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Capacity building for young lawyers

– MahbuburRahmanMorshed {Essays on capacity building}.The business dictionary further helped in defining capacity building to mean planned development of (or increase in) knowledge, output rate,…

– MahbuburRahmanMorshed {Essays on capacity building}.
The business dictionary further helped in defining capacity building to mean planned development of (or increase in) knowledge, output rate, management, skills and other capabilities of an organisation through acquisition, incentives, technology, and or training all with the aim to sustain development.
In the legal profession, simply put “capacity building is developing the lawyering skills of a legal practitioner with tools such as training and incentives, the overall result being positive contribution to the growth of the legal profession.”
The educational framework for building the capacity of a young lawyer should not be limited to the knowledge gotten from the Nigerian Law School, instead there should be continuing legal education through seminars, summits, conferences and the likes to better the skills of a lawyer.  In some law firms in Nigeria, the capacity building of junior lawyers is restricted to the experience they get on the job, the fear being “why train someone that would eventually leave the firm?” when in truth, any positive improvement to the practice of a legal practitioner is a positive improvement to the legal profession.
A senior lawyer at the Young Lawyers Forum annual summit in Abuja said a man leaves a place to seek greener pastures but tends to stay longer in an environment where he is well treated, meaning, the fear of losing the lawyer a law firm trains can be curtailed by how well the firm treats the lawyer employee, the end result being the growth of the Law firm.
The upside to capacity building for young lawyers is ‘it needs not be expensive to accomplish’. The Nigerian Bar Association has different mediums that help in one way or another to improve the skill of a lawyer, from the annual general conference, the young lawyers’ annual summit to the section on Business Law and the likes which confer CLE credits unit on a legal practitioner.
A senior lawyer in Kaduna jurisdiction once said to me, “junior lawyers are not willing to learn that is why certain law firms don’t engage in capacity building”.
Respectfully sir, I beg to disagree. A young lawyer in active practice, who loves the job or does it as a means of livelihood would not refuse an opportunity to increase his skills if given one. The only young lawyers, if any, who would turn down such opportunity, are those who are in the profession just to while away time pending when something ‘juicy’ comes up.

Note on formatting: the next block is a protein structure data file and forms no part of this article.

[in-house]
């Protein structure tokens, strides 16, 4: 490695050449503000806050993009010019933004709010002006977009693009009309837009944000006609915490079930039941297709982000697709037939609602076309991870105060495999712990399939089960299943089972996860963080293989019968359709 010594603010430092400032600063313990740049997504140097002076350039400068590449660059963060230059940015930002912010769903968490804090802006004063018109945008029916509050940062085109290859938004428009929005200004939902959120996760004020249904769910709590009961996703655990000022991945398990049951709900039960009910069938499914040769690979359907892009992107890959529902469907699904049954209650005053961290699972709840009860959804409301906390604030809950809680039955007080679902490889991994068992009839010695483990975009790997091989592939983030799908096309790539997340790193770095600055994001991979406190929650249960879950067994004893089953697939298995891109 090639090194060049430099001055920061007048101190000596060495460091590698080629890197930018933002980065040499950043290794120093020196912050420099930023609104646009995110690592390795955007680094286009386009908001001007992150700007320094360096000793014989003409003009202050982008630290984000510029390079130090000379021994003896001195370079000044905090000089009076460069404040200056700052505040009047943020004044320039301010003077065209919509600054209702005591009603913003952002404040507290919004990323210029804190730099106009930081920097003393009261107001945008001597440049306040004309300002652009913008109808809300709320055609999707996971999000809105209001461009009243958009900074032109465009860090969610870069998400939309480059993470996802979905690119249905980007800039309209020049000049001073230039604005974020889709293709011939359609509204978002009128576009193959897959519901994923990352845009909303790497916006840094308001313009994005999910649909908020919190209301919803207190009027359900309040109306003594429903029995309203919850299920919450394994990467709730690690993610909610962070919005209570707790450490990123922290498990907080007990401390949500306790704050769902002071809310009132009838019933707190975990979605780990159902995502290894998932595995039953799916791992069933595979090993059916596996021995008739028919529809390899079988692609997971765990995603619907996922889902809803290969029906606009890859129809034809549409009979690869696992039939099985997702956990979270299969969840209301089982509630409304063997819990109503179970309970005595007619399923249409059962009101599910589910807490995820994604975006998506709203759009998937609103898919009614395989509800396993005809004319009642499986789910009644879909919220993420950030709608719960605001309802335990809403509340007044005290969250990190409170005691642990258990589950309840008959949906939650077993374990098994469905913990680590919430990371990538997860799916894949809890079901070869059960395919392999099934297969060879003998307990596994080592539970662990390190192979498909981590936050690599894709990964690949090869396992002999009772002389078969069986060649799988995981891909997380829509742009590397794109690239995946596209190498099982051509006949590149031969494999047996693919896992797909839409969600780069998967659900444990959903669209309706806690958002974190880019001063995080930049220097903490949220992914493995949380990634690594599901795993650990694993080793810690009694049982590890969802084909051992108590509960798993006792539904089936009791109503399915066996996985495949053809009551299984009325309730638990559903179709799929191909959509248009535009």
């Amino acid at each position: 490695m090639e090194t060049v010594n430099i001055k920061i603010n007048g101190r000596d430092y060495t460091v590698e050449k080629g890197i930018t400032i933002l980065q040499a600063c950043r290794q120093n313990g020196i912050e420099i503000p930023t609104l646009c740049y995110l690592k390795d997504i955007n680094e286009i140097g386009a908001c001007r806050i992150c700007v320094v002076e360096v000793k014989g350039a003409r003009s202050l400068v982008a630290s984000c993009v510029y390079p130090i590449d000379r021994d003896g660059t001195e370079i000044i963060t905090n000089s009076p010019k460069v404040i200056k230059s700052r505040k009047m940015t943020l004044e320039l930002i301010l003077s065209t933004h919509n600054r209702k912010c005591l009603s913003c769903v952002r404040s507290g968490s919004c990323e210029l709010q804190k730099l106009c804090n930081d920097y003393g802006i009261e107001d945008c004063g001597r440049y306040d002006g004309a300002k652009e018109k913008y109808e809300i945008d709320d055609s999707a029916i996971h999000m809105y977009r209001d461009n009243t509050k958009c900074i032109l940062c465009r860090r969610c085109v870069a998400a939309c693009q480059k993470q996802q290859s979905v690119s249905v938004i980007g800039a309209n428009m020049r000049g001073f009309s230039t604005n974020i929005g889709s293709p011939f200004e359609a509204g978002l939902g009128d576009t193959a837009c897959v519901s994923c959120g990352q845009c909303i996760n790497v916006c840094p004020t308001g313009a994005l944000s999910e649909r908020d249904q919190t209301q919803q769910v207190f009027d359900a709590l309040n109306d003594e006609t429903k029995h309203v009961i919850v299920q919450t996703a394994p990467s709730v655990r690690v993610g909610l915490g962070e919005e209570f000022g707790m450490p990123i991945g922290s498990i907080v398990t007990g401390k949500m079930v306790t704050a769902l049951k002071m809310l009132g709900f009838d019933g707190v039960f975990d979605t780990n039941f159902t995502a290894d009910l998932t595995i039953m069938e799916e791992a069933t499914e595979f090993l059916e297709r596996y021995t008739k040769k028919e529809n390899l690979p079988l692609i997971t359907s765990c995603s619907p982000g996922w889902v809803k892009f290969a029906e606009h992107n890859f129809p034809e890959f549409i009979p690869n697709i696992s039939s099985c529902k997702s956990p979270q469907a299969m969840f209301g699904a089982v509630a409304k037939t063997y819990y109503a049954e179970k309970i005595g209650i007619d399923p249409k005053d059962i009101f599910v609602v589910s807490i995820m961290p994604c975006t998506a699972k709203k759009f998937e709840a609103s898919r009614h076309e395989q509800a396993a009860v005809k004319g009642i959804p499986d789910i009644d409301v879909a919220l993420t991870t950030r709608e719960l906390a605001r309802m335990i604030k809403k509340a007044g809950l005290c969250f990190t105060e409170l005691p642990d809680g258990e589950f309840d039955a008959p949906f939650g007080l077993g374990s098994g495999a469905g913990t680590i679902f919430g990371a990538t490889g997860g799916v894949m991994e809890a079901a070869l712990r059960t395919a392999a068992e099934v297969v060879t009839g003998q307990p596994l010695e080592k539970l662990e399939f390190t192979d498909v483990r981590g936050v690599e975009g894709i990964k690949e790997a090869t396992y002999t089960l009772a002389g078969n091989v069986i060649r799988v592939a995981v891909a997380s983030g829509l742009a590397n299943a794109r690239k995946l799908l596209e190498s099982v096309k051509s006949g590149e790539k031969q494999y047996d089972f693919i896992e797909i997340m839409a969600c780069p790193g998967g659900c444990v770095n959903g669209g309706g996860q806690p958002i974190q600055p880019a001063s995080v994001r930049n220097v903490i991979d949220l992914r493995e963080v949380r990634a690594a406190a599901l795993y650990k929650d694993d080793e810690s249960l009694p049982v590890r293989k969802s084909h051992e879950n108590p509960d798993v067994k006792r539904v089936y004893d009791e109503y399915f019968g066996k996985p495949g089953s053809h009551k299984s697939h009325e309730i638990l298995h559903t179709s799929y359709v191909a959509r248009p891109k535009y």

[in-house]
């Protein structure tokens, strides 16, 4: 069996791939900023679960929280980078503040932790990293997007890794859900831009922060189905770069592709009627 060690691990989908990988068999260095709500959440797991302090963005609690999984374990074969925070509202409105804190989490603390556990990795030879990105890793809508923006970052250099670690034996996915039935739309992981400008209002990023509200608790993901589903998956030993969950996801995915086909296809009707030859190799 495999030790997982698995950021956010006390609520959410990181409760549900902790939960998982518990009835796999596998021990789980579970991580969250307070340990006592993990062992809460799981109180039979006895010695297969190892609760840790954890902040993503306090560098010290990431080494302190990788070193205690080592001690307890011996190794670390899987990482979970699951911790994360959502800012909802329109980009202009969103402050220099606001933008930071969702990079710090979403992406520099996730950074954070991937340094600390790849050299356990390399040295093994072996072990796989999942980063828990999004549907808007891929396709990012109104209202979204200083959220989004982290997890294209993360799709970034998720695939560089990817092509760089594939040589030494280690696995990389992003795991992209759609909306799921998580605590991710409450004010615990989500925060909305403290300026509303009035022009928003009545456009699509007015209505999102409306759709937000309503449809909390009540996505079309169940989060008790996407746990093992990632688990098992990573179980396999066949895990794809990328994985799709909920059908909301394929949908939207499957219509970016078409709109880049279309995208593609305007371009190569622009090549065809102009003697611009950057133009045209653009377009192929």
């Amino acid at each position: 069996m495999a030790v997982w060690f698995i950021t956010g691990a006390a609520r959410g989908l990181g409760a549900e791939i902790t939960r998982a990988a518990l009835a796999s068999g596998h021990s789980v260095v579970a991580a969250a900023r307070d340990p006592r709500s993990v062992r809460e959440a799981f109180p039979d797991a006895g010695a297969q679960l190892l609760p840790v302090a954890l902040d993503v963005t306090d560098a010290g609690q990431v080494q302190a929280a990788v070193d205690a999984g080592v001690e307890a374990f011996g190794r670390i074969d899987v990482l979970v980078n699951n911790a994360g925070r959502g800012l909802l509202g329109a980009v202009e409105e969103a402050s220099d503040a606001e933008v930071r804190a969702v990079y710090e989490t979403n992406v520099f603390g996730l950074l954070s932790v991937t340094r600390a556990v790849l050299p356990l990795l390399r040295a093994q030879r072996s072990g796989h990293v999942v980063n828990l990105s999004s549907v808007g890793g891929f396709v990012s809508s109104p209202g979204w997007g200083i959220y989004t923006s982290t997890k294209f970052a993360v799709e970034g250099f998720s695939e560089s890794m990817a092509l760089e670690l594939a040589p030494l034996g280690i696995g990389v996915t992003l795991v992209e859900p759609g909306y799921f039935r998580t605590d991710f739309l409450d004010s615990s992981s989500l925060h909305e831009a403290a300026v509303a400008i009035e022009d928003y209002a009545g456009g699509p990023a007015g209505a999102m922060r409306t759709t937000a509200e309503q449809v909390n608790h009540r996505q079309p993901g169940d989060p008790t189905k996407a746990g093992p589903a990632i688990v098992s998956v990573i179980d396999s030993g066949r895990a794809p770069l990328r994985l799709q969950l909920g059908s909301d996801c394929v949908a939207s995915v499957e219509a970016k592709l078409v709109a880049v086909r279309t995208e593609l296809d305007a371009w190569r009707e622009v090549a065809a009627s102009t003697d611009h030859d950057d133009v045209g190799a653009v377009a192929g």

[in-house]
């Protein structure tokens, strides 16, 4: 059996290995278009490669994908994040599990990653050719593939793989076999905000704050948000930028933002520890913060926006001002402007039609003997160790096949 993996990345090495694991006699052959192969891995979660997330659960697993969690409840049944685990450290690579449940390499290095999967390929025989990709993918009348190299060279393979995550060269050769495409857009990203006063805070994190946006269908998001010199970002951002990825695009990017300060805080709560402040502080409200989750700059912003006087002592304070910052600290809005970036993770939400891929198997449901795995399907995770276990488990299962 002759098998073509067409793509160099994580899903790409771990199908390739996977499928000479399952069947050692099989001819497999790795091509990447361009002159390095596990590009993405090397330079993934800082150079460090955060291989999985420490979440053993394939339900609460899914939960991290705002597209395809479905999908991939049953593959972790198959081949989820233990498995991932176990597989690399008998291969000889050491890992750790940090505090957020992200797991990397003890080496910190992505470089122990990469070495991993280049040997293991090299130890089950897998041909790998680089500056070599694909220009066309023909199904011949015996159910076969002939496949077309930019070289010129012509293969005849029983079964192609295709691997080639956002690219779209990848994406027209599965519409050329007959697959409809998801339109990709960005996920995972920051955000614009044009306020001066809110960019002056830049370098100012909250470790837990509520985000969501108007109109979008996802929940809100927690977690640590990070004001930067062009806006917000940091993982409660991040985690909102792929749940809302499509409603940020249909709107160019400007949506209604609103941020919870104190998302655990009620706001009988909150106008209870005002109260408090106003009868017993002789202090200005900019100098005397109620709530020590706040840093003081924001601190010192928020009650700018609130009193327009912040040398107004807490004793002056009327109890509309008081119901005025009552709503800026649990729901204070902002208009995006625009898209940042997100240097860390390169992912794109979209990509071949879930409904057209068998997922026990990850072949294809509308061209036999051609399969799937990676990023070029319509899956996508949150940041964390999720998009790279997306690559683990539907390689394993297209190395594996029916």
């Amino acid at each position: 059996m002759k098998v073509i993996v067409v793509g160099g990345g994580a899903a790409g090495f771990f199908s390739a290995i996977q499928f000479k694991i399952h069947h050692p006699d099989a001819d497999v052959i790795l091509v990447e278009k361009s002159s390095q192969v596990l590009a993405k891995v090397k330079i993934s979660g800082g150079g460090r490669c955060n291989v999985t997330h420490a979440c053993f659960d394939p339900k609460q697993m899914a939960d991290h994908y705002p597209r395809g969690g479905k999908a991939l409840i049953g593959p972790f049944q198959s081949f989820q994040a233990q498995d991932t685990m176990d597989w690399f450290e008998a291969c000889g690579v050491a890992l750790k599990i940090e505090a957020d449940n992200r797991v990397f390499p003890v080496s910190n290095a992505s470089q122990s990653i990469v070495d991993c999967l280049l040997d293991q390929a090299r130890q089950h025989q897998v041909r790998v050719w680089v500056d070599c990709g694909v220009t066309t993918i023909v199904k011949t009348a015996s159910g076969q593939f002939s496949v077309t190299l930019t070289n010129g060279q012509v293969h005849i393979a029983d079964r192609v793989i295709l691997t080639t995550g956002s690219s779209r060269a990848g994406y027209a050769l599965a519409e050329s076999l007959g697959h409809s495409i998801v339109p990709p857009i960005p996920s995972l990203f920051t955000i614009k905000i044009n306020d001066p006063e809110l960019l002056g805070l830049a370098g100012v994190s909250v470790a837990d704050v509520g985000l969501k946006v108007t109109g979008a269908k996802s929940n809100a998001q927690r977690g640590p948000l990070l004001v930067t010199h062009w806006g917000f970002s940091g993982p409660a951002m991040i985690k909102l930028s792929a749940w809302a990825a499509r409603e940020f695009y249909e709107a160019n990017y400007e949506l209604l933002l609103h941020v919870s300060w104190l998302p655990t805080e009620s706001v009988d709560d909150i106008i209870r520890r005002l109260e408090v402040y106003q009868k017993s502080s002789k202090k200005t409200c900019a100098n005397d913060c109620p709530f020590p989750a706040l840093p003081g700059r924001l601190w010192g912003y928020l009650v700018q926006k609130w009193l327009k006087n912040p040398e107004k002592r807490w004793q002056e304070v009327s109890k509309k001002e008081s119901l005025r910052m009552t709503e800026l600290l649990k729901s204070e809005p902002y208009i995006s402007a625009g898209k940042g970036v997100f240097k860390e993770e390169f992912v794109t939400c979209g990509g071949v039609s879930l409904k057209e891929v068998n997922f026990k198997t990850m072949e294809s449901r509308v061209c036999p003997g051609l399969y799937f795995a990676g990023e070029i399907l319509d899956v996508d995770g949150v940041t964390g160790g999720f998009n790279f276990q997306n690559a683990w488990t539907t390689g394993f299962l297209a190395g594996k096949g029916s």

Due to the economic challenges faced by a young lawyer, achieving individual capacity building comes second to basic needs in the scale of preferences and so places a heavy financial burden on him, and it is not that the young wig will not like to acquire the knowledge. In institutionalised law firms there is emphasis on building the lawyering skills of juniors by encouraging training methods other than experience on the job.
It is the reality of life and creation of God that all fingers are not equal and so, it would be unfair for this young wig to say the same should apply to all law firms because whether we like it or not, we have small law firms struggling to find their feet in the profession and have young lawyers in their employment.
Having said that, law firms can encourage capacity building in their own little way by paying for young lawyers’ practicing fee, conference fees and other similar dues which would ordinarily be an impediment to their capacity building.
If a law firm invests in the capacity building of junior lawyers, it stands to benefits greatly from the knowledge acquired by the lawyer, and if after training and adequate welfare of the young lawyer, he decides to go, consider it a contribution to the growth of the legal industry. ‘No knowledge is wasted.’
To my Muslim friends, may the blessings of the Almighty fill your life with happiness and open all the doors of success now and always ‘Barka da Sallah.’

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